Colorado Artist Uses Solar-Powered Paintbrush
Amid hikers and bikers along Boulder Creek, artist Mike Papadakis is working on his latest commissioned piece -- a detailed mountainscape.
But next to his canvas, you won’t find any paint or paint brushes. All he needs is a mildly sunny day and a magnifying glass.
But instead of torturing ants or practicing his survival skills with fire starting, the Golden-based artist uses the lens and the sun’s rays to burn a design onto a wooden canvas.
“For years, people that have been painting with magnifying glasses,” Papadakis said. “It’s come to be known online as solar pyrography.”
However, the negative connotations that come with the term “pyro” got him looking for another way to refer to his work.
“So I decided to call it heliography,” he said. “Helios -- which is the Greek root for sun and -ography, which can mean so many things. It can mean writing, it can mean communication.”
Originally, heliography was a form of communication. The military used it back in the 1800s to communicate from far away.
“People would stand on the sides of mountains with mirrors, and they would reflect the light down on the infantry to let them know who was friendly and who was not,” Papadakis said.
Depending on the size of the lens he’s using, he can produce temperatures in excess of 2,500 degrees. That’s hot enough to melt glass, steel and stone. It’s hot enough to turn granite into obsidian, almost instantly.
But what happens when it’s cloudy?
“The sun is the greatest stopwatch,” Papadakis said. “So rather than looking at a cloud as a hindrance, I look at a cloud as somebody saying, ‘Hey Mike, take a break.’”
And when a once-in-a-lifetime total solar eclipse arrives?
“The eclipse is telling me: ‘Experience me,’” Papadakis said.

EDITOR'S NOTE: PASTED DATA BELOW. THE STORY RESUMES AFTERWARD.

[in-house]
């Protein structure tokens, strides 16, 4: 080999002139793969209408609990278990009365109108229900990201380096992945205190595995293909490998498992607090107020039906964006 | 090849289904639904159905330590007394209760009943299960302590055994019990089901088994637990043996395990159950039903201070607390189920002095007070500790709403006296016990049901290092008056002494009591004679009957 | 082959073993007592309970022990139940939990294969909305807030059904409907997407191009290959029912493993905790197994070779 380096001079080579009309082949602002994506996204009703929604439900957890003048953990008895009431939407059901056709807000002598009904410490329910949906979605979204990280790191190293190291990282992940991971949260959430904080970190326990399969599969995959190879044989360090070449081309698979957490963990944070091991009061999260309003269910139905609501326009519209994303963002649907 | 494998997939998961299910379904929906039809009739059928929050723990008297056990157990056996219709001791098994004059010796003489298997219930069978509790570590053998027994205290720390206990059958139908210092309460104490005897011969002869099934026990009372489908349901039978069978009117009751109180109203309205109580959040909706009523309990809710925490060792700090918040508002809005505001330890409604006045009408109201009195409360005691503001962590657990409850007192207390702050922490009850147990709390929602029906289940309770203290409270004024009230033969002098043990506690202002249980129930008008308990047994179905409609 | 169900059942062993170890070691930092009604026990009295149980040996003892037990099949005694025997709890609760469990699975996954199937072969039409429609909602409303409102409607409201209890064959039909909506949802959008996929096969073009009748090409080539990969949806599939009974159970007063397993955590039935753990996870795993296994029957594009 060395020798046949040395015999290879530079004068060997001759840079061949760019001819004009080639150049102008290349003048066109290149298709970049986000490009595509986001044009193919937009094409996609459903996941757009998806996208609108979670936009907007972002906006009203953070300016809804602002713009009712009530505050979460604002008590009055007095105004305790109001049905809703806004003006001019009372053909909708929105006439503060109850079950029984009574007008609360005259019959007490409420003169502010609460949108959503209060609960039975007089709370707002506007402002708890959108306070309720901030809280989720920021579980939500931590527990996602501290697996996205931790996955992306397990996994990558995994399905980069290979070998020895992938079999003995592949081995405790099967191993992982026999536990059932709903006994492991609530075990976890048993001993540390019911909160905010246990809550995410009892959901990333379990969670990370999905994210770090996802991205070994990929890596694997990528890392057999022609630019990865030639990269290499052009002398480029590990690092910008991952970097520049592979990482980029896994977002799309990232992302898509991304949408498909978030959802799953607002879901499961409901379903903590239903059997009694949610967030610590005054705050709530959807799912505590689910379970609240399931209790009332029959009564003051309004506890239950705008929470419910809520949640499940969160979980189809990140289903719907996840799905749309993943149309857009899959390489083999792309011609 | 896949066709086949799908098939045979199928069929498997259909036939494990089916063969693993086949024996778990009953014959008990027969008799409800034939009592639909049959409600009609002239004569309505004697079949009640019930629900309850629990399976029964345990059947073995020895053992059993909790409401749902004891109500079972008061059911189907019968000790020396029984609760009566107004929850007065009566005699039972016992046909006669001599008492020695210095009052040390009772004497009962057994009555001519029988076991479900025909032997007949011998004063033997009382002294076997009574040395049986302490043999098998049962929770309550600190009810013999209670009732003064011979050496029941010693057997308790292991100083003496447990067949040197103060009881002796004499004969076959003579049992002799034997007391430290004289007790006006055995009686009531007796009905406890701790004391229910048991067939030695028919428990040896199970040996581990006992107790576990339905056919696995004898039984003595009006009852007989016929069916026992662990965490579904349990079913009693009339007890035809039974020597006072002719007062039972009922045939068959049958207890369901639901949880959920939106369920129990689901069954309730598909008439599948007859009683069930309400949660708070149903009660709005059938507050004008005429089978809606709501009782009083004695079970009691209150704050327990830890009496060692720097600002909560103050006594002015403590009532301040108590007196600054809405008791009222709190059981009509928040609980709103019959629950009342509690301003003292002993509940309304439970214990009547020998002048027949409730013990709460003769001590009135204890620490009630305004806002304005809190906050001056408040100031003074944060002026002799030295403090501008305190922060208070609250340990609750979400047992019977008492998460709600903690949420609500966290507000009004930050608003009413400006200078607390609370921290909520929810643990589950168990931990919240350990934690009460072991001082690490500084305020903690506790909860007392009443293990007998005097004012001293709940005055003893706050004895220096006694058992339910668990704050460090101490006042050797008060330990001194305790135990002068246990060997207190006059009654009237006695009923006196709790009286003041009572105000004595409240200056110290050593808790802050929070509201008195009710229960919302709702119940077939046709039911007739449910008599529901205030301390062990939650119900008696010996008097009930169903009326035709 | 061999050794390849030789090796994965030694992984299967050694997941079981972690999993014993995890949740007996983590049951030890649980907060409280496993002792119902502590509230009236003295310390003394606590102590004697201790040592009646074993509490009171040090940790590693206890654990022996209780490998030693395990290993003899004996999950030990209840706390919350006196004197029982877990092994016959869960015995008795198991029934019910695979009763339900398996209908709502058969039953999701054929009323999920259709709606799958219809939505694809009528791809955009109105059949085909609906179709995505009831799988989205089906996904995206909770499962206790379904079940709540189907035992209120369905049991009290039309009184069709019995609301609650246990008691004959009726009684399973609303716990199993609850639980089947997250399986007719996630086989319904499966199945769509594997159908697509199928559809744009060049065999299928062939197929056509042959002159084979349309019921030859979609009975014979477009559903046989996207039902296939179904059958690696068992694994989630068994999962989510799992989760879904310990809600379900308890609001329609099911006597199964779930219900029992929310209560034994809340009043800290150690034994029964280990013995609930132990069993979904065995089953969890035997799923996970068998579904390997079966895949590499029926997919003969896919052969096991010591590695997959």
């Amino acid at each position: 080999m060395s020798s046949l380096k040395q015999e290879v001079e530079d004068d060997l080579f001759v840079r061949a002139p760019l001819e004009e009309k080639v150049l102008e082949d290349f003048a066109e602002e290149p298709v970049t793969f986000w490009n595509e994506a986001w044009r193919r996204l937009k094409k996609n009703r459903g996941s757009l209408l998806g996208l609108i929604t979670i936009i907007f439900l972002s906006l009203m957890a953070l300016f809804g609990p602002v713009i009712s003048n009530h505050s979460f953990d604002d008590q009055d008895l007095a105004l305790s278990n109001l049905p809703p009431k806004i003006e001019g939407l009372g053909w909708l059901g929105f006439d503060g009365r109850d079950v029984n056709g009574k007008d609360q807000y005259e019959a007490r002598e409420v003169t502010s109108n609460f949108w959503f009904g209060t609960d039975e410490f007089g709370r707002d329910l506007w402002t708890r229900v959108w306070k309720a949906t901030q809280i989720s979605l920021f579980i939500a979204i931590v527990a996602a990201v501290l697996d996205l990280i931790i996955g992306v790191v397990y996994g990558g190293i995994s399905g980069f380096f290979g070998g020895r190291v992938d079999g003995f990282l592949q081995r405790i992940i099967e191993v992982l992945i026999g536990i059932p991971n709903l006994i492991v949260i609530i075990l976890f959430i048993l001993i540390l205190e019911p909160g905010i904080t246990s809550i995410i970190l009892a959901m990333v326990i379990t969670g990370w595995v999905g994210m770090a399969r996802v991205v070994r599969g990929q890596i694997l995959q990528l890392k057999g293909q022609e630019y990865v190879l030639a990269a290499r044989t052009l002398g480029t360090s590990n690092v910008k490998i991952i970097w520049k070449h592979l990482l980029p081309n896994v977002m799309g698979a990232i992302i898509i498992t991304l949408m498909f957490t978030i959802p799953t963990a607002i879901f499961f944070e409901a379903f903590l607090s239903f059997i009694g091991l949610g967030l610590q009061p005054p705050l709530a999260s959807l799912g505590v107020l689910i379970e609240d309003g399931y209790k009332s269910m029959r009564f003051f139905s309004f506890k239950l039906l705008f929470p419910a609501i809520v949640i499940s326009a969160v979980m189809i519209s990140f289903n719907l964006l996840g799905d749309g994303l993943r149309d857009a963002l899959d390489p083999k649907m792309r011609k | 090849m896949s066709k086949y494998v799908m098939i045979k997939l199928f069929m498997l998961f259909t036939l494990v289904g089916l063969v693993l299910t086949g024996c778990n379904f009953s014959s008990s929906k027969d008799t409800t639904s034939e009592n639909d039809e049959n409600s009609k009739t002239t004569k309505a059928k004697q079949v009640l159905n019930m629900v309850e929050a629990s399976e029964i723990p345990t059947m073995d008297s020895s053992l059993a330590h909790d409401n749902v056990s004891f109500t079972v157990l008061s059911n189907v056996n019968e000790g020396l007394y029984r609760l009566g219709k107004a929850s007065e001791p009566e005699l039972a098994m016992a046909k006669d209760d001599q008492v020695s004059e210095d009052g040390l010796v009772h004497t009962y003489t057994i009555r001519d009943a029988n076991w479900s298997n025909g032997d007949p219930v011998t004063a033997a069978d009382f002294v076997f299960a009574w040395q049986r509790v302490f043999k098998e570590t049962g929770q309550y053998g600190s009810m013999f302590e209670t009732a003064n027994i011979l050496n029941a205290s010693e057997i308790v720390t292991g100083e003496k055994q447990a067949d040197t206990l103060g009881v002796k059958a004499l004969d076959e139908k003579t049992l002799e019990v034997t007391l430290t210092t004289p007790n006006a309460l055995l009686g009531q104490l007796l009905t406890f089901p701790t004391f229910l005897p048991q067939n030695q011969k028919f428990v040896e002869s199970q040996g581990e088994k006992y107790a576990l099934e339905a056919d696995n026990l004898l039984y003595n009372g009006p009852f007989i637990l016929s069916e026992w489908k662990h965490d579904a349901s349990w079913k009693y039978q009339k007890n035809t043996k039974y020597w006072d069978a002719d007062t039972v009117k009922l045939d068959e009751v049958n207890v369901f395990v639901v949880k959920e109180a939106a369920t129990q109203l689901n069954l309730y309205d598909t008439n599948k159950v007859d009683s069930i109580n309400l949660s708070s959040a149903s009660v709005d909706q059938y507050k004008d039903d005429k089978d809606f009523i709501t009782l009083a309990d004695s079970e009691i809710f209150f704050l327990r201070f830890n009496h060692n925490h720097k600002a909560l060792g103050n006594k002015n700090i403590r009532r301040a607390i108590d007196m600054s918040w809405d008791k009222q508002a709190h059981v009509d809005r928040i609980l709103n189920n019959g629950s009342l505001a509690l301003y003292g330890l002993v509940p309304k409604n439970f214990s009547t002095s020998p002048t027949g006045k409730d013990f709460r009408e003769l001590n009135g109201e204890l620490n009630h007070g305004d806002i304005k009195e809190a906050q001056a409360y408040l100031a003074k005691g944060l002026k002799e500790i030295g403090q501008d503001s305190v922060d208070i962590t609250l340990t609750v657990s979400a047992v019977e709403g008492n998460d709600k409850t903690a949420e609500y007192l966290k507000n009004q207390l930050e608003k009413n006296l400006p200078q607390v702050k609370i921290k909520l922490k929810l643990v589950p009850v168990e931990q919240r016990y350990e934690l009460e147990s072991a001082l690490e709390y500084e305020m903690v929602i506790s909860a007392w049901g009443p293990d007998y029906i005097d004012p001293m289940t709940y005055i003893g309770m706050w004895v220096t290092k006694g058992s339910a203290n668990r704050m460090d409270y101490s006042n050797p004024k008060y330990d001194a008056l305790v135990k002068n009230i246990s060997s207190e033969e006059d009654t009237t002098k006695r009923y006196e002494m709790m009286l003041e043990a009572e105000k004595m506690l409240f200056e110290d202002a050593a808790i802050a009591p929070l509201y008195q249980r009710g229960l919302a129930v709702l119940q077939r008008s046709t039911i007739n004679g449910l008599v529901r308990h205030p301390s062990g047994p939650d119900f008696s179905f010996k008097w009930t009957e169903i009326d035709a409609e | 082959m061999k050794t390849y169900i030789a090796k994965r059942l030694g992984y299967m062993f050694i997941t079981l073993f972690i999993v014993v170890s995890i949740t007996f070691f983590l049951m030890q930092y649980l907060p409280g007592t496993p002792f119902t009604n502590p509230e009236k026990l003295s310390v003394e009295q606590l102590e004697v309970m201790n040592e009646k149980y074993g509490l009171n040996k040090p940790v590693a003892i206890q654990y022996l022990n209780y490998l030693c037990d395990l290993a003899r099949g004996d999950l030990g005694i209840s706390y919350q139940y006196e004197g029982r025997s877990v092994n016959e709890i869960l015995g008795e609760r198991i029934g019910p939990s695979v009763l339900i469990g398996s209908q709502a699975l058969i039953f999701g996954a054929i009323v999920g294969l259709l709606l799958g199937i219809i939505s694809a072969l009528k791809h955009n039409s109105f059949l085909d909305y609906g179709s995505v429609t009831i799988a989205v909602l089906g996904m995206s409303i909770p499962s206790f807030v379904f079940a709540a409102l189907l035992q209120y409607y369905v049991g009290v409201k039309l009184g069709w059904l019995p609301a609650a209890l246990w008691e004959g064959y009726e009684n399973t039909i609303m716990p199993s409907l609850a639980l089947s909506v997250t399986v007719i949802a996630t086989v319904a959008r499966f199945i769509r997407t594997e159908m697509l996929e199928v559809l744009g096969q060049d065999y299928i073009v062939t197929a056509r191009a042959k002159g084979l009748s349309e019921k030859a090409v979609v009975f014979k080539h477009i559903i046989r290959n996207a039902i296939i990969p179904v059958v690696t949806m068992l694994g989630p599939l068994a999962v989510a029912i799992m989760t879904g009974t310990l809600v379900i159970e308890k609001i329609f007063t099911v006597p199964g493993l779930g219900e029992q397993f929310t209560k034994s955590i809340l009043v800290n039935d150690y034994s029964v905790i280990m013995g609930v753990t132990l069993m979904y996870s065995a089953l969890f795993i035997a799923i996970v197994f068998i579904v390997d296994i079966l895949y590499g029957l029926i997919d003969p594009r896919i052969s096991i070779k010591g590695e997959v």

Which is why on Aug. 21, Papadakis will be in Wyoming -- along with an estimated 600,000 other people -- to experience the total solar eclipse.
“I have this draw -- this attraction to the idea of this eclipse -- that I can possibly paint with the shade,” he said. “And that there is possibly even more energy in that black dot than in this bright white dot that I’m painting with every day and so I’m kind of curious to go discover that, to see if it’s possible.”
He’s not sure what will happen, but Papadakis said he’s always up for trying something new. It’s how he got into heliography in the first place.
“This started with me leaving the country and literally going on a one-way trip and trying to see all the places on Earth that I knew nothing about,” he said.
But Papadakis got tired of lugging all his art supplies with him. While visiting a friend at an artist commune in China, he got an idea.
“He had a magnifying glass on his table and I literally looked at it and it was an instant love at first sight, right,” he said. “I looked at it, and I looked outside the window and I double-taked and I said, ‘Hey, I could probably take this outside and draw with it.’”
He ditched the paint and brushes and focused solely on making art with the magnifying glass. His canvases became whatever people brought him. Wood. Stone. Cloth. Bread. Yep, bread, like toast.
“In Central Asia, you’ll find some of the best bread in the world,” Papadakis said. “A lot of it is flat, like pizza dough […] and so it was a perfect canvas.”
He gifted his art to the people he met along the way, perfecting his new-found craft and creating an almost performance-like aspect to it. When he came home, Papadakis realized he didn’t just want to keep painting with the sun: He wanted to teach others to do it, too.
“With all things in life, everything’s better when it’s shared,” he said.
Which is why whether he's working on a piece for himself or a commission for his solar printing company, Sunscribes, Papadakis works where the people are -- parks, plazas, street corners -- wherever he can share his process -- start to finish.
Boulder mom Mandy McLane and her 2-year-old son, Colton, spotted Papadakis working from across the park.
“I was expecting a painting of some sort,” McLane said. “But I was not expecting it with the magnifying glasses.”
Papadakis grabbed some extra welding goggles (he always has some on hand) so they could watch the process.
“See this dot right there? That dot. It’s a mini-mini-version of the sun. It’s like a baby sun and we get to draw with it,” Papadakis told the little boy. The toddler was transfixed by the lens sparking a small flame on the wood. “Again,” he shouted, directing Papadakis to keep turning the sun “on” and “off.”
For Papadakis, getting people to see art -- as well as the sun, itself -- differently is the goal.
“I hope that this art form can remind people to not try to block the sun out,” he said. “As much as we’re told that the sun is going to give you cancer, and that it’s harsh, and the ozone is depleting, and too much sun is not good for you. […] I guess this art form kind of challenges that.”